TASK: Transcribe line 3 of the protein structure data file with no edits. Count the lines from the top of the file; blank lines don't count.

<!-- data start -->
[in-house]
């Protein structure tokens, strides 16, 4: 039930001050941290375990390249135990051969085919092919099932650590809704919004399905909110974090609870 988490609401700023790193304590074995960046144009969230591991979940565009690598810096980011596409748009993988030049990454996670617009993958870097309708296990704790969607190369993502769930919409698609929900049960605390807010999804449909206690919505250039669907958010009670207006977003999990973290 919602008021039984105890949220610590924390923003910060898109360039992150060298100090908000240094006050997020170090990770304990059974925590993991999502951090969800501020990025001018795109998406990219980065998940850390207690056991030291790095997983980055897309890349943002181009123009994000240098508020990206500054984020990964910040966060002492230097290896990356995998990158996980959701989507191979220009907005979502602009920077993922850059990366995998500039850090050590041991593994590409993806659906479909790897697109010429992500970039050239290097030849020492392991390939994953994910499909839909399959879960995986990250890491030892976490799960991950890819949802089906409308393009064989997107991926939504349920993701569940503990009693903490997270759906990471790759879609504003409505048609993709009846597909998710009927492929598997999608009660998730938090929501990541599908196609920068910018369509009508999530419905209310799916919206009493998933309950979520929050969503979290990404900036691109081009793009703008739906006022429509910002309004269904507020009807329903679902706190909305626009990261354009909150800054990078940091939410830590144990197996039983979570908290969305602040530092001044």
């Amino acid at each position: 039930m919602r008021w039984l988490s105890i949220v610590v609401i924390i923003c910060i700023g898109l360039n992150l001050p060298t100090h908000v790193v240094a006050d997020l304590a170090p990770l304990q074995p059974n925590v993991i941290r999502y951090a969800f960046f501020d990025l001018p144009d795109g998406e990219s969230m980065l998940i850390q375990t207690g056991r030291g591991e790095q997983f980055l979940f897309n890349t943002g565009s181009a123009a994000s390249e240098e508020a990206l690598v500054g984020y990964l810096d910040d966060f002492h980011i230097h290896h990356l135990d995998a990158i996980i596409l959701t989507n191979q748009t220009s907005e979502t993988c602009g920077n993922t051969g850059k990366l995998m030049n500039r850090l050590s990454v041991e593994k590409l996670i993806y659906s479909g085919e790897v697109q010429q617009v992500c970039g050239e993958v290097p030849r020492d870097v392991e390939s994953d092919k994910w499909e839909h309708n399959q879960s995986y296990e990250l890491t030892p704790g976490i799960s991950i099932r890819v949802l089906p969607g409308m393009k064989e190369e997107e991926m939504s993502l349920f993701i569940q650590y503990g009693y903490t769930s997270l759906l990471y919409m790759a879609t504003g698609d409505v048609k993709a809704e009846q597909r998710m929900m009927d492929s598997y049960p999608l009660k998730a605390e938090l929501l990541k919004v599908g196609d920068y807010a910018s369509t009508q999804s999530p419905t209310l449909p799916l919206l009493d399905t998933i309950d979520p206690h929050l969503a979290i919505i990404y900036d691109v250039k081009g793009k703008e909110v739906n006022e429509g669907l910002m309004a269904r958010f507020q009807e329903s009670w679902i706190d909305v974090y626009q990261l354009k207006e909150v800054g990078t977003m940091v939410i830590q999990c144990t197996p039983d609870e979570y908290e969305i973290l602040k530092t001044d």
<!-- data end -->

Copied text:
């Amino acid at each position: 039930m919602r008021w039984l988490s105890i949220v610590v609401i924390i923003c910060i700023g898109l360039n992150l001050p060298t100090h908000v790193v240094a006050d997020l304590a170090p990770l304990q074995p059974n925590v993991i941290r999502y951090a969800f960046f501020d990025l001018p144009d795109g998406e990219s969230m980065l998940i850390q375990t207690g056991r030291g591991e790095q997983f980055l979940f897309n890349t943002g565009s181009a123009a994000s390249e240098e508020a990206l690598v500054g984020y990964l810096d910040d966060f002492h980011i230097h290896h990356l135990d995998a990158i996980i596409l959701t989507n191979q748009t220009s907005e979502t993988c602009g920077n993922t051969g850059k990366l995998m030049n500039r850090l050590s990454v041991e593994k590409l996670i993806y659906s479909g085919e790897v697109q010429q617009v992500c970039g050239e993958v290097p030849r020492d870097v392991e390939s994953d092919k994910w499909e839909h309708n399959q879960s995986y296990e990250l890491t030892p704790g976490i799960s991950i099932r890819v949802l089906p969607g409308m393009k064989e190369e997107e991926m939504s993502l349920f993701i569940q650590y503990g009693y903490t769930s997270l759906l990471y919409m790759a879609t504003g698609d409505v048609k993709a809704e009846q597909r998710m929900m009927d492929s598997y049960p999608l009660k998730a605390e938090l929501l990541k919004v599908g196609d920068y807010a910018s369509t009508q999804s999530p419905t209310l449909p799916l919206l009493d399905t998933i309950d979520p206690h929050l969503a979290i919505i990404y900036d691109v250039k081009g793009k703008e909110v739906n006022e429509g669907l910002m309004a269904r958010f507020q009807e329903s009670w679902i706190d909305v974090y626009q990261l354009k207006e909150v800054g990078t977003m940091v939410i830590q999990c144990t197996p039983d609870e979570y908290e969305i973290l602040k530092t001044d």